And finally is another appropriation art project that was spotlighted by Juxtapoz magazine.  Entitled "The Boneyard Project", a handful of painters and graffiti artists went down to Pima Air Force Museum & Depository in Tuscon, Arizona and some how managed to gain permission to paint a few old fuselages- pretty rad stuff.  Once again, click on the image to be taken to the article by Juxtapoz magazine to see more.

Well, thas about it for now, but be sure to go to the postcarboninstitute.org site and take a nose around, and set aside a half hour to watch the video they produced below.  Keep on rocking in the free world.



Working in silence is just about as torturous as working in a water reclamation plant with out nose-plugs- it's crucial to be rocking out and vibe-ing on some quality jams to work to one's fullest potential.  SO, today (as you may have realized from the post title if you're sharp) we have two hi-grade rump-shake inducing tunes that you should enjoy not only during work hours, but early hours on weekends as well.  First is a awesome Meters song all the way back from the late 60's re worked by DJ Yamin.  Secondly we have another rework of a track entitled "Never Too Much" by Forecast .  Both tracks are downloadable, but be sure to at least send some love to the producers via thought power or go and say thank you on their Soundcloud page


The Meters-Hand Clapping Song (DJ Yamin Remix) by DJ Yamin

Forecast - Never Too Much (Shield Your Eyes Re-edit) [WARPed] by shieldyoureyesmusic


Weeeekend Supplements.

As we are about to get back onto the SuperAdobe walls this week, we wanted to provide a link to go and check out what SuperAdobe / Earth-bagging is all about.  In the past we have talked about Nader Khalili and his revolutionary, and awesomely human-scale alternative shelter creating technique of SuperAdobe, but it is just too radical and important of a method to mention once or twice.  Back in 1991 Nader (originally from Iran) founded Cal-Earth Institute in Hesperia, California.  Since then, the institute has been enlightening and training individuals to fabricate shelters out of a rammed-earth type of process.  So without further ado here is the link to Cal-Earth's website - please do divert some of your online time to the exploration of this site!  (Also if you are in the Southern California area- or willing to travel there, the Institute has an open house for visitors the first Saturday of every month, and is always welcoming to visits at anytime).  Here are a few examples of the domes and vault work they accomplish:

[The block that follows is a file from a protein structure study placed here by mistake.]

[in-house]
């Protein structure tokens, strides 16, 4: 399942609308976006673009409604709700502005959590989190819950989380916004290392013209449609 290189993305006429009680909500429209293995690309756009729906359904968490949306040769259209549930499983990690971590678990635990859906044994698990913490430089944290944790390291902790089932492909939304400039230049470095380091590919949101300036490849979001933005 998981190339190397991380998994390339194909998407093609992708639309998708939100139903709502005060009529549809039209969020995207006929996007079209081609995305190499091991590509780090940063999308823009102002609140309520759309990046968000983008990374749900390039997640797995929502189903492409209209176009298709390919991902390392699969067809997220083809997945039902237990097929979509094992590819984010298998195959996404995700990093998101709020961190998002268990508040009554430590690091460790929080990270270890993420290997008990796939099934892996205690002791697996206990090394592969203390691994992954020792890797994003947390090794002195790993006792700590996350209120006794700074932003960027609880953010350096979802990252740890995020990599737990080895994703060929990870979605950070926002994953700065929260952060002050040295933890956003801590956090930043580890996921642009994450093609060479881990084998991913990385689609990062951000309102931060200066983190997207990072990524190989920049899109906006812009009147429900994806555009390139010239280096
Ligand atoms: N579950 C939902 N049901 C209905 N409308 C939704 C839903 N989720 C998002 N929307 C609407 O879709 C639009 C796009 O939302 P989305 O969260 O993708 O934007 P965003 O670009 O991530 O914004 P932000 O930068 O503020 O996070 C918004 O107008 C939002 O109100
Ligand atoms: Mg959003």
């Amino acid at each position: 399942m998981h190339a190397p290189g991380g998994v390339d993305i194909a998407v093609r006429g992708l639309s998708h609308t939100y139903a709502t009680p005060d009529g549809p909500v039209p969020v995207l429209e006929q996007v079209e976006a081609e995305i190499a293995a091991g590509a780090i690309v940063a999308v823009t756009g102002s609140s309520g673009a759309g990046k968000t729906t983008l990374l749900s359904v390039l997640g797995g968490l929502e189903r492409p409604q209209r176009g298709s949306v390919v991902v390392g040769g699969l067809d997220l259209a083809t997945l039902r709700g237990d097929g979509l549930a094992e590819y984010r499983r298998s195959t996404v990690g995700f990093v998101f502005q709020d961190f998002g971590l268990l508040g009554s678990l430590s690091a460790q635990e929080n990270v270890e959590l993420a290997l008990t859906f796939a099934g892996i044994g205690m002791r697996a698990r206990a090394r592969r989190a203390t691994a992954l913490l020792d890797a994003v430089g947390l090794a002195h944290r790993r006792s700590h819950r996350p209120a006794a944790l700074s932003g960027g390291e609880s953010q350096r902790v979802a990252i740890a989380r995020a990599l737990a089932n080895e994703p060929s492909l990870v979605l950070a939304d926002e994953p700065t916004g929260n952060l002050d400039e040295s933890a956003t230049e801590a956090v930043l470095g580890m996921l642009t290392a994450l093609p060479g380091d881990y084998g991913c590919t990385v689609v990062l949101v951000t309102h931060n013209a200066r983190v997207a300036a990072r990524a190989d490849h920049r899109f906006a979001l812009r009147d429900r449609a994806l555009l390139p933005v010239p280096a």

Because it is the weekend (and we met our relevancy quota with the above paragraph on SuperAdobe), it is time for a treat or two.  Weekends are about sleeping in a bit later than normal and making killer, un-rushed breakfasts.  We would like to present a simple recipe for crepes (pronounced Kreh-pa for crying out loud!) for you all to enjoy on your days off.  For a scrumptious breakfast within inly 15 min wrangle up these ingredients for a yield of about a dozen 10" diameter crepes :

3 eggs
1 ½ cups of milk
1 cup and 1 tablespoon of all-purpose flour (or wheat flour)
2 table spoons of sugar
1/2 tablespoons of pure vanilla extract
3 tablespoons of melted butter (may be replaced by oil)
Optionally (but highly recommended), we usually add in about 2 teaspoons of Nutmeg and Cinnamon

Making it all happen:
1. Sift flour and mix with salt in a mixing bowl.
2. Make a well and pour in eggs. Beat them silly.
3. Slowly pour in milk while stirring. Keep stirring batter until small bubbles form on the surface.
4. Stir in Butter.
5. Stir in sugar, nutmeg, vanilla, and cinnamon.